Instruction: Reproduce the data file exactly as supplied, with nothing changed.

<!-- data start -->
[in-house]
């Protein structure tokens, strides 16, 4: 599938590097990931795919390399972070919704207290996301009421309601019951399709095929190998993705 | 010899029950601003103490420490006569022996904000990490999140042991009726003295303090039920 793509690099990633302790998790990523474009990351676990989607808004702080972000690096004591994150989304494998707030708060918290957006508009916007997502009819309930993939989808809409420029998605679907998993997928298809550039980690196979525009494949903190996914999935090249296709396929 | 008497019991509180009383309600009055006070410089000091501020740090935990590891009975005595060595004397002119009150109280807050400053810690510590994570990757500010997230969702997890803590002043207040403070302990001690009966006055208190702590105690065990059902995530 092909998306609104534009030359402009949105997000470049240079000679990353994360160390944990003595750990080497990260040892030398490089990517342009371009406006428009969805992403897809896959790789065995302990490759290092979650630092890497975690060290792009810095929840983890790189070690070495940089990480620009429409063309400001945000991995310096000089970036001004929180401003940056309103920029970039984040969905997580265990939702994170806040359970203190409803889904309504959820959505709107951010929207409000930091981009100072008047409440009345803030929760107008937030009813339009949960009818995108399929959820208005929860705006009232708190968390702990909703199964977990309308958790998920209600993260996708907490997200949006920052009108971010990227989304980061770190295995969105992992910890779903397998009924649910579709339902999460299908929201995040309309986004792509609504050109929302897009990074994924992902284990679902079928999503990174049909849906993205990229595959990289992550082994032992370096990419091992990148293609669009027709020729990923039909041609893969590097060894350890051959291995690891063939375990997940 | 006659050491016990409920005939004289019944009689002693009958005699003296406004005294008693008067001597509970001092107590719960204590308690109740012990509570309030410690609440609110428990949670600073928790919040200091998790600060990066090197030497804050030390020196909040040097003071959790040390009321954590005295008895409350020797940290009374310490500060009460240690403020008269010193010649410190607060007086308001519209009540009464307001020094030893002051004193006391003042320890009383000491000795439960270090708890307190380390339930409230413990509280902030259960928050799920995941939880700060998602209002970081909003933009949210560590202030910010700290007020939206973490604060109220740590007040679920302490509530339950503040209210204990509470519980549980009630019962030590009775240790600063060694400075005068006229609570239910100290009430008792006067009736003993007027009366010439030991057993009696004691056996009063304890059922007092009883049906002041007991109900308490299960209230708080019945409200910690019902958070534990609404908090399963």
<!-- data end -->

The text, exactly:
[in-house]
């Protein structure tokens, strides 16, 4: 599938590097990931795919390399972070919704207290996301009421309601019951399709095929190998993705 | 010899029950601003103490420490006569022996904000990490999140042991009726003295303090039920 793509690099990633302790998790990523474009990351676990989607808004702080972000690096004591994150989304494998707030708060918290957006508009916007997502009819309930993939989808809409420029998605679907998993997928298809550039980690196979525009494949903190996914999935090249296709396929 | 008497019991509180009383309600009055006070410089000091501020740090935990590891009975005595060595004397002119009150109280807050400053810690510590994570990757500010997230969702997890803590002043207040403070302990001690009966006055208190702590105690065990059902995530 092909998306609104534009030359402009949105997000470049240079000679990353994360160390944990003595750990080497990260040892030398490089990517342009371009406006428009969805992403897809896959790789065995302990490759290092979650630092890497975690060290792009810095929840983890790189070690070495940089990480620009429409063309400001945000991995310096000089970036001004929180401003940056309103920029970039984040969905997580265990939702994170806040359970203190409803889904309504959820959505709107951010929207409000930091981009100072008047409440009345803030929760107008937030009813339009949960009818995108399929959820208005929860705006009232708190968390702990909703199964977990309308958790998920209600993260996708907490997200949006920052009108971010990227989304980061770190295995969105992992910890779903397998009924649910579709339902999460299908929201995040309309986004792509609504050109929302897009990074994924992902284990679902079928999503990174049909849906993205990229595959990289992550082994032992370096990419091992990148293609669009027709020729990923039909041609893969590097060894350890051959291995690891063939375990997940 | 006659050491016990409920005939004289019944009689002693009958005699003296406004005294008693008067001597509970001092107590719960204590308690109740012990509570309030410690609440609110428990949670600073928790919040200091998790600060990066090197030497804050030390020196909040040097003071959790040390009321954590005295008895409350020797940290009374310490500060009460240690403020008269010193010649410190607060007086308001519209009540009464307001020094030893002051004193006391003042320890009383000491000795439960270090708890307190380390339930409230413990509280902030259960928050799920995941939880700060998602209002970081909003933009949210560590202030910010700290007020939206973490604060109220740590007040679920302490509530339950503040209210204990509470519980549980009630019962030590009775240790600063060694400075005068006229609570239910100290009430008792006067009736003993007027009366010439030991057993009696004691056996009063304890059922007092009883049906002041007991109900308490299960209230708080019945409200910690019902958070534990609404908090399963």